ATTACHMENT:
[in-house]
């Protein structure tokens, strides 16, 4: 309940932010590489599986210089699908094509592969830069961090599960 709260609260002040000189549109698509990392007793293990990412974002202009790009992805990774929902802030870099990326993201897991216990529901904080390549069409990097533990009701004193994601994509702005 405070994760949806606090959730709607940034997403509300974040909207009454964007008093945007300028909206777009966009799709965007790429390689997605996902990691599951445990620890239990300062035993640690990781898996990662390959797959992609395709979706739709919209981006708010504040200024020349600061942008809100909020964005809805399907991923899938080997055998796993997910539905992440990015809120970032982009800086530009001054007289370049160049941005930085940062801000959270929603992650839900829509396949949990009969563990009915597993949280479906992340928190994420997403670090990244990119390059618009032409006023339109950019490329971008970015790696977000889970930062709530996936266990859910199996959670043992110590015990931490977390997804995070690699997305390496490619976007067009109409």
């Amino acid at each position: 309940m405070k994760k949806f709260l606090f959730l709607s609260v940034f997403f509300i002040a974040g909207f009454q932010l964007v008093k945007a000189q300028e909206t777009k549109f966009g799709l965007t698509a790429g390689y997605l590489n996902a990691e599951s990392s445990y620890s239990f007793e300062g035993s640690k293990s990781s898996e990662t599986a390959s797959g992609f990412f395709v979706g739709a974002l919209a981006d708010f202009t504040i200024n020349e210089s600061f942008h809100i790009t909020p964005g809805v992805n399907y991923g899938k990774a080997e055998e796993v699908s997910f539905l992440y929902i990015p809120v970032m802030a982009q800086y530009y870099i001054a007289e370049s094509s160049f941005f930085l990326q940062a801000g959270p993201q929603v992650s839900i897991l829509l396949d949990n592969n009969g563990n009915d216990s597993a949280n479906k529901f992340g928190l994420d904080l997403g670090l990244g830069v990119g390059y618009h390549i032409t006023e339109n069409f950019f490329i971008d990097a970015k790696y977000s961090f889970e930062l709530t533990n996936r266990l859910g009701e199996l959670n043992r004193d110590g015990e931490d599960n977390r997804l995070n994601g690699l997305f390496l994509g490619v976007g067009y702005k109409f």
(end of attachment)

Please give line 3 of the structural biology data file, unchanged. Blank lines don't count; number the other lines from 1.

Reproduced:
């Amino acid at each position: 309940m405070k994760k949806f709260l606090f959730l709607s609260v940034f997403f509300i002040a974040g909207f009454q932010l964007v008093k945007a000189q300028e909206t777009k549109f966009g799709l965007t698509a790429g390689y997605l590489n996902a990691e599951s990392s445990y620890s239990f007793e300062g035993s640690k293990s990781s898996e990662t599986a390959s797959g992609f990412f395709v979706g739709a974002l919209a981006d708010f202009t504040i200024n020349e210089s600061f942008h809100i790009t909020p964005g809805v992805n399907y991923g899938k990774a080997e055998e796993v699908s997910f539905l992440y929902i990015p809120v970032m802030a982009q800086y530009y870099i001054a007289e370049s094509s160049f941005f930085l990326q940062a801000g959270p993201q929603v992650s839900i897991l829509l396949d949990n592969n009969g563990n009915d216990s597993a949280n479906k529901f992340g928190l994420d904080l997403g670090l990244g830069v990119g390059y618009h390549i032409t006023e339109n069409f950019f490329i971008d990097a970015k790696y977000s961090f889970e930062l709530t533990n996936r266990l859910g009701e199996l959670n043992r004193d110590g015990e931490d599960n977390r997804l995070n994601g690699l997305f390496l994509g490619v976007g067009y702005k109409f």